Listening to a manic PhD student and a human man-bun argue about whether they should bring a child into this hell world might not sound like a good way to spend part of your evening, but after watching Really Really Theatre Group's production of Duncan Macmillan's 2011 chamber play Lungs, I can comfortably say I recommend it.
On a bright, bare set designed by Lex Marcos—tiled with huge pieces of extremely well-sanded plywood, so it almost looks like the white room in The Matrix—at 12th Avenue Arts, where Lungs runs through August 31, the man, played with warmth and a deceptively lulling calmness by Arjun Pande, announces his desire to help produce a child. This statement unleashes a torrent of hopes, joys, fears, and misgivings from within his partner (Erika Vetter, who plays her role with incredible skill and dynamism). What follows is nearly 100 minutes of smart, charming, rapid-fire dialogue about a deal-breaker issue for many: Should we have a baby?
Watching these two actors sweep out the corners of this argument is fascinating. They run through all the ancient and contemporary anxieties: Are we ready? Won't this disrupt our life? Isn't this the purpose of our life? But isn't it morally wrong to have a child, especially considering its potential carbon footprint? The Intergovernmental Panel on Climate Change report shows that the next generation will inherit a melted slushy with an intractable refugee crisis, why would we want to contribute to that? Isn't the world overpopulated? Should we adopt? But don't we need more "good people" having kids? And what about "the biological imperative" and the thousands of years of foundational cultural materials directing people to be fruitful and multiply? And don't you just kinda want one?
Macmillan's language sparks with enough wit and intelligence to hold your interest, and he uses associative leaps to jump forward in time, which keeps the plot moving along. Plus, the characters don't answer this big question in the abstract. They answer it over the course of their delightfully messy, unpredictable relationship, which is fun to watch explode and come back together and explode again.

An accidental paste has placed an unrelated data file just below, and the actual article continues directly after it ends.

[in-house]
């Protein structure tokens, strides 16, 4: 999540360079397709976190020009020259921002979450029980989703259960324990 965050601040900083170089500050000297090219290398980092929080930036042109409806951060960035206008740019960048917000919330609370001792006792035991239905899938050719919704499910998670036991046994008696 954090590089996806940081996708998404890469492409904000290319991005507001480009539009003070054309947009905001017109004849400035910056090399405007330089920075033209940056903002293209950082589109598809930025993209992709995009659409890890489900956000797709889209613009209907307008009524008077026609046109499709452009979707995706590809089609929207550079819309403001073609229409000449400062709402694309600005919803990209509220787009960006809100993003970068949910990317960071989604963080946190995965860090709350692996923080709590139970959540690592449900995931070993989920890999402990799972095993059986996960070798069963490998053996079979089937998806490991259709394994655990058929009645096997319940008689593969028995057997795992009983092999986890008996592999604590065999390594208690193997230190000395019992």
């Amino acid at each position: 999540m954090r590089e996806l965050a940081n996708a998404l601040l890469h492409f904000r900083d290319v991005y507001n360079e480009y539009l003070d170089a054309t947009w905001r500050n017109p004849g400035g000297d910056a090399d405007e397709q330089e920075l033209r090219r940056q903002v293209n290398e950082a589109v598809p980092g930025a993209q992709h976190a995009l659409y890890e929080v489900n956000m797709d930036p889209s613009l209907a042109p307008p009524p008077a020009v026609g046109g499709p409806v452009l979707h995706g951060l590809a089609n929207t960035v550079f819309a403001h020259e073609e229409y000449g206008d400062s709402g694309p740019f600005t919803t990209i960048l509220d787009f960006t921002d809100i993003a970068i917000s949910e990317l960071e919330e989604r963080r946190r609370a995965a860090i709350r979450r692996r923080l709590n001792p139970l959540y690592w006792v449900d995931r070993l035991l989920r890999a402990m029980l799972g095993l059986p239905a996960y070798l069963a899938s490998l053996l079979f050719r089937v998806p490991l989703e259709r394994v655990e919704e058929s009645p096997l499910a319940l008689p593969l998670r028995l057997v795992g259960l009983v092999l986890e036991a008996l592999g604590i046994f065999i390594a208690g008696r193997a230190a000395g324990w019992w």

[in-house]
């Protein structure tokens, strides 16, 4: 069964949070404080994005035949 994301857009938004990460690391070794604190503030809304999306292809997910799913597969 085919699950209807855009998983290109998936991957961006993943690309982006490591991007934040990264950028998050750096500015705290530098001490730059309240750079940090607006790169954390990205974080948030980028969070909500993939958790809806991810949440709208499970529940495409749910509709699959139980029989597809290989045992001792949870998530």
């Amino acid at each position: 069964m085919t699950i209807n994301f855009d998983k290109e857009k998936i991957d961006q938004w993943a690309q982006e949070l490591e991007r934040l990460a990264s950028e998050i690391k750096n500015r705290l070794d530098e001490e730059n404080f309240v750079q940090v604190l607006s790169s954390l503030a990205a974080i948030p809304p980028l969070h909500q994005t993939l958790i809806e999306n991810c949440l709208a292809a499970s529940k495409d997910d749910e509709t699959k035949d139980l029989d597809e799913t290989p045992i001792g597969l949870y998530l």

The quality of the acting keeps your eyes glued to the stage. Vetter and Pande turn in markedly different but complementary performances. Pande's steady, predictable sine wave of human emotion contrasts well with Vetter's more drastic peaks and valleys. But Vetter never overdoes it, which is incredibly impressive in a rom-com-dram that has her cracking jokes, breaking down, and trembling with anxiety—all while speaking a million miles an hour.
Director Henry Nettleton and lighting designer Aaron Tacy correctly emphasize the play's bleak thesis, which is that, more or less, our desire to create will ultimately lead to our destruction. Though our ability to reason allowed us to conquer the planet, we haven't yet found a way to use it to tame our desire to answer the biological imperative.
Although as I left the theater, I thought: We could have it both ways. After all, overpopulation isn't really the issue. Inadequate distribution of resources is. We can have all the babies we want, so long as we reduce our consumption to a reasonable level. Advocating for women all over the world to have control over when they get pregnant would help a lot, too. But, you know, baby steps.